Interpersonal Ties and Health Care: Examining the Social Networks of Filipino Migrant Domestic Workers in Hong Kong

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Carlos M. Piocos III
Ron Bridget T. Vilog
Jan Michael Alexandre C. Bernadas


This paper explores the relationship between the social networks of Filipino migrant domestic workers (FMDWs) in Hong Kong and the accessibility of health resources, especially for migrant women. This study primarily draws evidence from ethnographic interviews with 20 FMDWs in Hong Kong. Likewise, this analysis also relied on field notes from participant observations during formal meetings and informal activities. This paper reveals that FMDWs strategically use their strong and weak ties in managing risks and accessing resources for their health and well-being by deciding among their social network who and what to share regarding health concerns. They conscientiously negotiate their rights and opportunities with their employers, who can also provide access to social and institutional resources. Finally, FMDWs participate in conversations and discourses on health-related policies of their home and host countries with their social network. By focusing on the social networks of FMDWs in Hong Kong, this paper conceptually and empirically broadens conversations about how migration becomes a social determinant of health. Moreover, it illustrates how migrant social networks are organized, activated, and mobilized around discourses on state-crafted health policies towards migrant women.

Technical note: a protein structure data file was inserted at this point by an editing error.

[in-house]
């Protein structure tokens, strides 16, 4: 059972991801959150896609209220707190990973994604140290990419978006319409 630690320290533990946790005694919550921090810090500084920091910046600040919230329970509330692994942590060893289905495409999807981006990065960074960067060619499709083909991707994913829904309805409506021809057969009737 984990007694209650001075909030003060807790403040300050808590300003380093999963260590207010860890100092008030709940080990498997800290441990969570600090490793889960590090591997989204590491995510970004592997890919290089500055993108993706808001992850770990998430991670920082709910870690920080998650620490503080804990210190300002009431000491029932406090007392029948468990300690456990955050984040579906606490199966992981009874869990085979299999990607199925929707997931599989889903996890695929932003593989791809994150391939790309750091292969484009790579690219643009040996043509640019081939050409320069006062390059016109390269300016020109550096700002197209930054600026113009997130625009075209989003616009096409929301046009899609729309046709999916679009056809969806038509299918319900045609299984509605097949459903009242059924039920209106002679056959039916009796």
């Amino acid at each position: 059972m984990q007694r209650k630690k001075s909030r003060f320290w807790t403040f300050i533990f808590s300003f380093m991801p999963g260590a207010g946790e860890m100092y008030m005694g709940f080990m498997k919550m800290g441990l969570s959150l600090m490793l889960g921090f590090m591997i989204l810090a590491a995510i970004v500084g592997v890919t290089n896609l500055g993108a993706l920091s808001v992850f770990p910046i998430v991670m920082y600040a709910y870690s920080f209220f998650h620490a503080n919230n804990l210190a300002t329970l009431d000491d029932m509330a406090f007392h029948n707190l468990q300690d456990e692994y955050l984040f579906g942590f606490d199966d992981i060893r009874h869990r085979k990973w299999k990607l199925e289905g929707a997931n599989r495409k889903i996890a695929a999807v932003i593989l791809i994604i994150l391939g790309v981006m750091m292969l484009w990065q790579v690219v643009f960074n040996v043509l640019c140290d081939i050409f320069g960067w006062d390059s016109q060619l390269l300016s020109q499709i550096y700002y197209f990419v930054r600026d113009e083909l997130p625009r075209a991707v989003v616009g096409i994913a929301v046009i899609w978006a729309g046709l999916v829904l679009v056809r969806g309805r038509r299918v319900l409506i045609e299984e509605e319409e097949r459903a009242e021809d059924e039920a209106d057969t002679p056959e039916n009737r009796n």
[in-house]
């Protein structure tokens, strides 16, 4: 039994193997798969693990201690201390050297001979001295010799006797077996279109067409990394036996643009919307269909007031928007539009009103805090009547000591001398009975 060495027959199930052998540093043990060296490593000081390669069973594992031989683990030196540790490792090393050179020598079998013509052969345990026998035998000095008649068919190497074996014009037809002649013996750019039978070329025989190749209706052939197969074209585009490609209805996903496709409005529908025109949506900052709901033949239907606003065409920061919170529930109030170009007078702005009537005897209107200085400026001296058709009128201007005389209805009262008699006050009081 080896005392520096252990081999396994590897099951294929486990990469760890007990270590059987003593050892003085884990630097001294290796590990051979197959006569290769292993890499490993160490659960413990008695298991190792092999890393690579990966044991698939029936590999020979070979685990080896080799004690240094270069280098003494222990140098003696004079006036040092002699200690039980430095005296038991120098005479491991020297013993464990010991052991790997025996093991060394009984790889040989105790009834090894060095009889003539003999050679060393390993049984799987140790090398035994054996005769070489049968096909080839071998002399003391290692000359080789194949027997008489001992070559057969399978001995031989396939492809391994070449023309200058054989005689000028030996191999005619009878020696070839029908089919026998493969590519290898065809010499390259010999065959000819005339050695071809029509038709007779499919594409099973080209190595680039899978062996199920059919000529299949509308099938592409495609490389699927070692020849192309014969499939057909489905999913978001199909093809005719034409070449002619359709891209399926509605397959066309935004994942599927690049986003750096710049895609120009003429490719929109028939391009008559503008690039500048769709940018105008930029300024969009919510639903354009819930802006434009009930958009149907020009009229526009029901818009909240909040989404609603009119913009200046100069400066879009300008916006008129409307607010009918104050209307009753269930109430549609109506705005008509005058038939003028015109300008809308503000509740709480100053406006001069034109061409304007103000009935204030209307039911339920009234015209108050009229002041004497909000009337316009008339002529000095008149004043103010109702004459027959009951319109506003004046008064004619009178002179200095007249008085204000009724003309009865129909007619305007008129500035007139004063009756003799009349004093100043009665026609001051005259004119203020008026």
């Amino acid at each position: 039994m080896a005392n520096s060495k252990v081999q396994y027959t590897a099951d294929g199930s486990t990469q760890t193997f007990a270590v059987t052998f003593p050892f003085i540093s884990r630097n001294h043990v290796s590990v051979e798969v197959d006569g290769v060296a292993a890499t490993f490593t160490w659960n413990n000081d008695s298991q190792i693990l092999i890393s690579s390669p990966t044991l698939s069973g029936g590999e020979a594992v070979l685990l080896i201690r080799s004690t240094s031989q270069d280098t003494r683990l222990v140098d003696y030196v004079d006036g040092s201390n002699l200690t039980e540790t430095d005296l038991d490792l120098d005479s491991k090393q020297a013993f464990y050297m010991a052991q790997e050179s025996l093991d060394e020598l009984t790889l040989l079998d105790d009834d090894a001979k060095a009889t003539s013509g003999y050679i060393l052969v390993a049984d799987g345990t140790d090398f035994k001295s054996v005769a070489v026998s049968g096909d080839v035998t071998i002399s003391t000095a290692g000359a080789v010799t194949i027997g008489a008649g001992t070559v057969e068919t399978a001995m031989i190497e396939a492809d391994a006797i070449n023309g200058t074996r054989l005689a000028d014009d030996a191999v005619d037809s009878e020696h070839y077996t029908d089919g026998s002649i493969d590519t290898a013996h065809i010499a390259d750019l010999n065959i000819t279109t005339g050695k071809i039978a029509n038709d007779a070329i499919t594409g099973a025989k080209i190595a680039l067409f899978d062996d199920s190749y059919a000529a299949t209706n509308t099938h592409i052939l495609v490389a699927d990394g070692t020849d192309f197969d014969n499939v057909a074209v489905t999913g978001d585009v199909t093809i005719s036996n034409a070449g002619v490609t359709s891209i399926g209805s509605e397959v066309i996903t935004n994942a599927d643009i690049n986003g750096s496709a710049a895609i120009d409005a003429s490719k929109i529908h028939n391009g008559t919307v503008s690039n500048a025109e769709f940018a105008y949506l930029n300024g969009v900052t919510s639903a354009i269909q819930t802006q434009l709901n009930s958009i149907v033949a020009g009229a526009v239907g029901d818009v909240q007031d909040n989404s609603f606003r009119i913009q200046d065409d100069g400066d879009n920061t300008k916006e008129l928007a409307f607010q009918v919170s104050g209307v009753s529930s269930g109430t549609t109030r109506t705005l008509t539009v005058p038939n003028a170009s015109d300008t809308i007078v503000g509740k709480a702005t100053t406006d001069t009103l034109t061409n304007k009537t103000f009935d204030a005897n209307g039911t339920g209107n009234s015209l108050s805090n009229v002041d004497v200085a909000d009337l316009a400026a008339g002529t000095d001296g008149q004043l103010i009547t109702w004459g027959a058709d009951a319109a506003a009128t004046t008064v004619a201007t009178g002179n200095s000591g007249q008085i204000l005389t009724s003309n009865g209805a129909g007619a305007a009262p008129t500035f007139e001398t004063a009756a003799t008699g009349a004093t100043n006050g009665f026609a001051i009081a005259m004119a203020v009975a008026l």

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Author Biography

Carlos M. Piocos III, Department of Literature, De La Salle University, Philippines

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